TALLAHASSEE, Fla. – Even as Pam Bondi appeared on stage at the Republican National Convention Wednesday night, a growing chorus of Floridians was demanding to know if the state attorney general’s support for Donald Trump crossed legal and ethical lines.
It’s being called a Pay to Look the Other Way scandal: Did Bondi drop plans to investigate complaints from more than 100 Florida residents that they had been defrauded by Trump University just days after she received a $25,000 campaign donation from a Trump foundation?
Damien Filer, political director of the progressive advocacy group Progress Florida, says his group just delivered more than 6,000 petitions from across the state to U.S. Attorney General Loretta Lynch, asking for an investigation into the state’s chief legal officer.
“When the people of Florida feel that they have been wronged somehow and that there is potentially a legal remedy for it, it’s their job to look out for them and stand up for them, and the appearance here certainly is that something very different is happening,” Filer stresses.
Editorial boards from across the state and several watchdog groups, including Citizens for Responsibility and Ethics in Washington, have also called for further investigation into the matter.
Bondi’s office insists there is no connection between the donation and a decision not to investigate Trump University, saying she referred complainants to the class action suit that is currently ongoing in New York.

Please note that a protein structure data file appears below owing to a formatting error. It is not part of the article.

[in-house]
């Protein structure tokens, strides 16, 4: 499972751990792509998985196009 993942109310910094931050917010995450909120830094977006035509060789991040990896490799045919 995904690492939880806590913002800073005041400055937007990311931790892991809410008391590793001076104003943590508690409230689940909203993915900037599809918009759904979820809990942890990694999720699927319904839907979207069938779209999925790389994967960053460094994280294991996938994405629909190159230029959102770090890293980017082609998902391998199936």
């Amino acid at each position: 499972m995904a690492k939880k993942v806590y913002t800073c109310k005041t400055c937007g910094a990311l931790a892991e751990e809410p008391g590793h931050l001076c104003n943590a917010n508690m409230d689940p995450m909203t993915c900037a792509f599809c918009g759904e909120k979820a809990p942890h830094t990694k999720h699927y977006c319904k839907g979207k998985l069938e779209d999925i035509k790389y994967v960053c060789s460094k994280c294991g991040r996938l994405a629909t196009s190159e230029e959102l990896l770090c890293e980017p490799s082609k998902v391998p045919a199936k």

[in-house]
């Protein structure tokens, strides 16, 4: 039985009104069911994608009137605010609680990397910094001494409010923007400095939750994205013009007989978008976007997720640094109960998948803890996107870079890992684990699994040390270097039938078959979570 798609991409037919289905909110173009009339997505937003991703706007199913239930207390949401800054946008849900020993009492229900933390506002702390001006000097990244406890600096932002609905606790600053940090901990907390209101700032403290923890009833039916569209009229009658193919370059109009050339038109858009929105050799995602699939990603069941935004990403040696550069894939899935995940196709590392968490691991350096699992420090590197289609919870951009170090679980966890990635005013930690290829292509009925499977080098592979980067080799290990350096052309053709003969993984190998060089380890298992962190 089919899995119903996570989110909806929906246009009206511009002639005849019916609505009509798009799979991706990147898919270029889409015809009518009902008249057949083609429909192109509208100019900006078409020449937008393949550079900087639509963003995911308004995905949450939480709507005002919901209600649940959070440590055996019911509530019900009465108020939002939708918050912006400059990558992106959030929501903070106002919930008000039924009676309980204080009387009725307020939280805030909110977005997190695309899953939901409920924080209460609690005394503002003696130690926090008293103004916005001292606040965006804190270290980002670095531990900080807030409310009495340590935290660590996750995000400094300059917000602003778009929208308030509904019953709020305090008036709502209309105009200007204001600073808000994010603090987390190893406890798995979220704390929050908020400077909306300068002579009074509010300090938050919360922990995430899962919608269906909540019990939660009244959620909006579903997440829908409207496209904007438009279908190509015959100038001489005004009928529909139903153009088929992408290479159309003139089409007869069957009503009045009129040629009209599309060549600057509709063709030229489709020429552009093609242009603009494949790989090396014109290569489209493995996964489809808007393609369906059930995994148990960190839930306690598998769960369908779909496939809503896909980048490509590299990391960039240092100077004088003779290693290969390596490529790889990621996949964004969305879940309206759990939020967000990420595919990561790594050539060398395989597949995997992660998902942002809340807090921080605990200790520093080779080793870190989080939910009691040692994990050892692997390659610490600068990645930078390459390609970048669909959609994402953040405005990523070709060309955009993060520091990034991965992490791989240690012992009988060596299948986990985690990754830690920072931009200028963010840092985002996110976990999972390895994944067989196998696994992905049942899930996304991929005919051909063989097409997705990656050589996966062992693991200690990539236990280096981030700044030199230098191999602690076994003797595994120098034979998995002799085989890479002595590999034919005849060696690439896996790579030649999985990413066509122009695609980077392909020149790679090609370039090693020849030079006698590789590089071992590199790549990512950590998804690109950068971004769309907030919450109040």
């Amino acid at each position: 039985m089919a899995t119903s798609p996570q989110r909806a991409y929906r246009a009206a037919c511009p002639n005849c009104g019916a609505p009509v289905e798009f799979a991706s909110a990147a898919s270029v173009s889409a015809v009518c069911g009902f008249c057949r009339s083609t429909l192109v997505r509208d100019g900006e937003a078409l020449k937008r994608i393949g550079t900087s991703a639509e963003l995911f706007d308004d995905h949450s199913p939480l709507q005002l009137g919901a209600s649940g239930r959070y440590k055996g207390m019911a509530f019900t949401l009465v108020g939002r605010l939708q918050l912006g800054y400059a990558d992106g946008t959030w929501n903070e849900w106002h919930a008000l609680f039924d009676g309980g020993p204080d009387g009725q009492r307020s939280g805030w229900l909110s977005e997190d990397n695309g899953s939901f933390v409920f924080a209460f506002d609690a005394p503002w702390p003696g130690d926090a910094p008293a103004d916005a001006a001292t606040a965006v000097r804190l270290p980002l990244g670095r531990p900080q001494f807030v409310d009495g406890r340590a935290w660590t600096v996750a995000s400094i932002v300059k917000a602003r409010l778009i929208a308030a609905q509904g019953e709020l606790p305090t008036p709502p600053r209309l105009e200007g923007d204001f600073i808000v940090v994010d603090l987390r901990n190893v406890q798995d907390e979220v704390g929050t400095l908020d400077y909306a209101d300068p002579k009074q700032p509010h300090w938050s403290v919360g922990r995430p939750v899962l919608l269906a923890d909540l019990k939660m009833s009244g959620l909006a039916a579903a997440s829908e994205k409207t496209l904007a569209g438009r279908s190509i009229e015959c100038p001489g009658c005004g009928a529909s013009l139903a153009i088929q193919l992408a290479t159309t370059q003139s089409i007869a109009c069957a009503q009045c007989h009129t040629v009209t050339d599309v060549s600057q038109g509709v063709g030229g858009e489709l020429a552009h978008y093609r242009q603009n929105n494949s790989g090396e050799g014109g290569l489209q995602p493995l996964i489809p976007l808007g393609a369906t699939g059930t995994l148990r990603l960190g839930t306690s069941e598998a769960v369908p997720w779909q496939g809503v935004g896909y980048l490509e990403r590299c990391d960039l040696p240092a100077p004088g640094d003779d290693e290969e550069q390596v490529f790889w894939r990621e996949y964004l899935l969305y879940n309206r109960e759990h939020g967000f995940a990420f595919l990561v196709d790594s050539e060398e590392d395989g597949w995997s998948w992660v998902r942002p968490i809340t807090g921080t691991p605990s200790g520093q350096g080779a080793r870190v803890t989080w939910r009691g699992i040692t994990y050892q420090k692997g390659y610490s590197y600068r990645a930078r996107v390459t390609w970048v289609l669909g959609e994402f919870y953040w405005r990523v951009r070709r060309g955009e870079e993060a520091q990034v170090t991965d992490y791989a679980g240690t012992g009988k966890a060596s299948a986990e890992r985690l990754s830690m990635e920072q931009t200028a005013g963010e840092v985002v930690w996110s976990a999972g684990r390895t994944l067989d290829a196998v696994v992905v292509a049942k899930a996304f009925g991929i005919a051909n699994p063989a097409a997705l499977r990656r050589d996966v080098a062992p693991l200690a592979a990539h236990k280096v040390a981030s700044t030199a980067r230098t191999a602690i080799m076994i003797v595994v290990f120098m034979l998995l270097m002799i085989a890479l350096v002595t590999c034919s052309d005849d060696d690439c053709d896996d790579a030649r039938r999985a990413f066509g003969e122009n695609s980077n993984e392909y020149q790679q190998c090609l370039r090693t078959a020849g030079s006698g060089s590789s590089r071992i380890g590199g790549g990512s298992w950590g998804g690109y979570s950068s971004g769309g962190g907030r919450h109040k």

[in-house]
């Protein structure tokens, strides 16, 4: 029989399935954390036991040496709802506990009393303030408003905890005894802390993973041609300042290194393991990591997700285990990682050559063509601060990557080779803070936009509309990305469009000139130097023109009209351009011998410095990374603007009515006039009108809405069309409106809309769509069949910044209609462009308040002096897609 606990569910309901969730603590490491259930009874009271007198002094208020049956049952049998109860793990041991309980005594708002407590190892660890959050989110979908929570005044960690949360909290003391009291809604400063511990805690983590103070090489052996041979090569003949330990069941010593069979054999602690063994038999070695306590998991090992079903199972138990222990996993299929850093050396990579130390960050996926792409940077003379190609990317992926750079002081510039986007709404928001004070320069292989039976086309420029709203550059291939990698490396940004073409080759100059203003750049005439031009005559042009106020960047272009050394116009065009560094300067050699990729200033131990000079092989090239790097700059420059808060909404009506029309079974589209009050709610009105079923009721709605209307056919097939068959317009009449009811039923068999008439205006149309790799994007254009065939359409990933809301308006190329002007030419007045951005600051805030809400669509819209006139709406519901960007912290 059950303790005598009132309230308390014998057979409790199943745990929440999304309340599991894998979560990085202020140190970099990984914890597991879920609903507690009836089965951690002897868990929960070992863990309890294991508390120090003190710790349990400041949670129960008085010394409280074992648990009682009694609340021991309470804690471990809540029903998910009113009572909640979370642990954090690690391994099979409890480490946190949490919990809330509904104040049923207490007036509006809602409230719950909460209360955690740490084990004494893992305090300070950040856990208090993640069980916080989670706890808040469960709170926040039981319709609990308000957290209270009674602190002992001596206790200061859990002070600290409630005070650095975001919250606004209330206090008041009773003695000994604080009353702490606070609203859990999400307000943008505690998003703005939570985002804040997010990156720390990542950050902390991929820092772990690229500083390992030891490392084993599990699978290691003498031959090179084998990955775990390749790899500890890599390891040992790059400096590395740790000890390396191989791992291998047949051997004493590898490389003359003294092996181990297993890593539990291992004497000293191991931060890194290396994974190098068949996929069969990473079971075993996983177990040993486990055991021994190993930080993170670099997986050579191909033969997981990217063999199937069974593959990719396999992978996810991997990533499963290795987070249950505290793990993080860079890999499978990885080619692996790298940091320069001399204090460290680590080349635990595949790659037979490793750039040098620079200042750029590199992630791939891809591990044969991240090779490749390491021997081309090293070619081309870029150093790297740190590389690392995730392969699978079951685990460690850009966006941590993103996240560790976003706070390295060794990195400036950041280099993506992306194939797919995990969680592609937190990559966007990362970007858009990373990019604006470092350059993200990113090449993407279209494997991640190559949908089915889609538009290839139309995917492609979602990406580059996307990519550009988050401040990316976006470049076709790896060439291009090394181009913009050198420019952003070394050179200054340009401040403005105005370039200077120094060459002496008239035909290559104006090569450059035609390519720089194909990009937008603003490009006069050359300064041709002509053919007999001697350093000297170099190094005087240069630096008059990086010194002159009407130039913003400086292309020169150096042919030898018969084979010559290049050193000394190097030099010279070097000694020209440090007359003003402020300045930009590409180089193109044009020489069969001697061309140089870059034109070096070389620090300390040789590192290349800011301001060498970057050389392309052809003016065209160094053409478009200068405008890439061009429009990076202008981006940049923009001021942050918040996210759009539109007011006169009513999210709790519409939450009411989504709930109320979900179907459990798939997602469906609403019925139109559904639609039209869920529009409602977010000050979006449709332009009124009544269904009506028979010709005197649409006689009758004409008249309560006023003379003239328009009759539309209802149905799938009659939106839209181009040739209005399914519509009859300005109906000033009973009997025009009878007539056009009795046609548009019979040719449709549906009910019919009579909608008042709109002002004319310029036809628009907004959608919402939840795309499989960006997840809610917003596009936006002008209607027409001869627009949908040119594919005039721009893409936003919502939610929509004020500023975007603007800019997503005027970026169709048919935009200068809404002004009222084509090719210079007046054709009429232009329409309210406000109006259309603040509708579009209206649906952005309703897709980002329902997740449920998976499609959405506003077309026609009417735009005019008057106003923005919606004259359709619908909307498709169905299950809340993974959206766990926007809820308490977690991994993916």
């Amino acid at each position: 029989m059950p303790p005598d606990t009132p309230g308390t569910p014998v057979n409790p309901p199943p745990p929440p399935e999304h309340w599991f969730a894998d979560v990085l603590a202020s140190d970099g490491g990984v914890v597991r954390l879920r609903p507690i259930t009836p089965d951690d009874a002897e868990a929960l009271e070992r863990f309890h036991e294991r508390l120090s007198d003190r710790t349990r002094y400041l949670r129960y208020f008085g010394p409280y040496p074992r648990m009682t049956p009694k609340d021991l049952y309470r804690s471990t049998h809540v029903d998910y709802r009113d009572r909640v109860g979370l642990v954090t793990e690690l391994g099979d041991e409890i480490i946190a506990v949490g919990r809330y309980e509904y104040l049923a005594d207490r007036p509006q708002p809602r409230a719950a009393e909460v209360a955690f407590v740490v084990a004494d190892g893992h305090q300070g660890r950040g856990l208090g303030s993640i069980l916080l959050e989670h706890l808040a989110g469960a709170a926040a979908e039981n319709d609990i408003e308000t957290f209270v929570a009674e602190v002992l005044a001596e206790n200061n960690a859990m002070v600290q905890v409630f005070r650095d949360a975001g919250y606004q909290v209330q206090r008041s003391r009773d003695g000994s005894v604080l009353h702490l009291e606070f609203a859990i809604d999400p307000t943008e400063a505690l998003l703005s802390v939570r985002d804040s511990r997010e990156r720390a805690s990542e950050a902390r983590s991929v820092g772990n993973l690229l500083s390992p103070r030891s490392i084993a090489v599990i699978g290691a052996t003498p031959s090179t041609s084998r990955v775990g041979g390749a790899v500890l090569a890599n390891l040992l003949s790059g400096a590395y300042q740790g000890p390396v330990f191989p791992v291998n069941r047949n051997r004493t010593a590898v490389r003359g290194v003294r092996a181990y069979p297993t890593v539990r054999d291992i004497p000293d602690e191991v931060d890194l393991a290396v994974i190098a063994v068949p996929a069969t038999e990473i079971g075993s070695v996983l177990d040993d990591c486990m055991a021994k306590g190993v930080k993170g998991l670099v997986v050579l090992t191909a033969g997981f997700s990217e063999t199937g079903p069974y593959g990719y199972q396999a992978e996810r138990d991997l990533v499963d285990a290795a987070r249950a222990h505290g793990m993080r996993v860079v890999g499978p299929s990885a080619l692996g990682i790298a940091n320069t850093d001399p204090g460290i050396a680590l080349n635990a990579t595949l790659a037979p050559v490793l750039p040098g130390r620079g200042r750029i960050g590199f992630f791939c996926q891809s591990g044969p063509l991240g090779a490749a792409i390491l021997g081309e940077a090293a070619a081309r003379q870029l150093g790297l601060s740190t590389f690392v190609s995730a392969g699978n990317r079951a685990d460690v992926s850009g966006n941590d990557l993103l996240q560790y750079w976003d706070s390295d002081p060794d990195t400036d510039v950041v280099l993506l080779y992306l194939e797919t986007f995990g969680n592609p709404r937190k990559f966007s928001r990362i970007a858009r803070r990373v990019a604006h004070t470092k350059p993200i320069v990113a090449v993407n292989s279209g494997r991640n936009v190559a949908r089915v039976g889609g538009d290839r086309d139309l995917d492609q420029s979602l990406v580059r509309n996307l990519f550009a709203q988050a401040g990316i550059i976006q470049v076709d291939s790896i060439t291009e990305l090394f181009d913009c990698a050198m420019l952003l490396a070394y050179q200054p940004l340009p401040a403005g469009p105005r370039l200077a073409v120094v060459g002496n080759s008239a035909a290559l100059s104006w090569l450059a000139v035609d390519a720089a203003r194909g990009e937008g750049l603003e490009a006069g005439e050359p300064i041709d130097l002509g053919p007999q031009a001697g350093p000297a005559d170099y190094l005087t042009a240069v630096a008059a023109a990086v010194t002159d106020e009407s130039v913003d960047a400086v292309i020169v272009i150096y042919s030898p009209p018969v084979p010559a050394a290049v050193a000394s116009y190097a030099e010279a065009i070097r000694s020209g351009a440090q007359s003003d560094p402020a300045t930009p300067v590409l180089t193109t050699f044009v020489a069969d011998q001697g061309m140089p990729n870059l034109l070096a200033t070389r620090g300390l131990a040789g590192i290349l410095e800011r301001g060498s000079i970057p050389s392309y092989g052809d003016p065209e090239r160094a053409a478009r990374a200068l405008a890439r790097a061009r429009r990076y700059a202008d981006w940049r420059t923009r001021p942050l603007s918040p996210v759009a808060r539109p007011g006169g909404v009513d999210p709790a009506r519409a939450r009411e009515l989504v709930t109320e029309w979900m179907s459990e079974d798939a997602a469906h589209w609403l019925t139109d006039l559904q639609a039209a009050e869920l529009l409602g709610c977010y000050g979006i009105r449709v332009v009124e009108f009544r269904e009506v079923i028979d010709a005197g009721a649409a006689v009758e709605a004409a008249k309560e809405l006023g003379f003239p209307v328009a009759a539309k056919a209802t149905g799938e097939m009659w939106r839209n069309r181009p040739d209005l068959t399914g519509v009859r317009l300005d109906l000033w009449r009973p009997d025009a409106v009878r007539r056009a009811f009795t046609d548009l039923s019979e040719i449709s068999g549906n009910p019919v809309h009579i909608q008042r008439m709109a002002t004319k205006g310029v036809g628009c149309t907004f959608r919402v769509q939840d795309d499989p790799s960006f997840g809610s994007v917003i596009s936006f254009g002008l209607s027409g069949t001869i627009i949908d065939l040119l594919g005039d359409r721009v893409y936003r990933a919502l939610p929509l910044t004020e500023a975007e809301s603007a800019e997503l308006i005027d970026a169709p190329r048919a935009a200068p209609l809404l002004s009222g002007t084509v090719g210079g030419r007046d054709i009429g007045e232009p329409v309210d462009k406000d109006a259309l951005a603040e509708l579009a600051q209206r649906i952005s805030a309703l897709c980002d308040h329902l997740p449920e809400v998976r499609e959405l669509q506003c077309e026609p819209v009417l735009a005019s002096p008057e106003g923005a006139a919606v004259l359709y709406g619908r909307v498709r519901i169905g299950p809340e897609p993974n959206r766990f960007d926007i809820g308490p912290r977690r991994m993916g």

Filer says the situation with Bondi is not unique, but rather a symptom of the much larger problem of the role money plays in politics.
“The so-called rules that we have in place are so leveraged against we the people that I really believe that anyone who is in public office has an ethical obligation to be above and beyond when it comes to transparency,” he states.
Massachusetts attorney J. Whitfield Larrabee recently filed Federal complaints seeking criminal indictments against both Bondi and Trump over the same donation in question, alleging violation of Federal bribery laws.
Source: Public News Service, Reprinted with permission.
Author: Mona Shand, Public News Service – FL.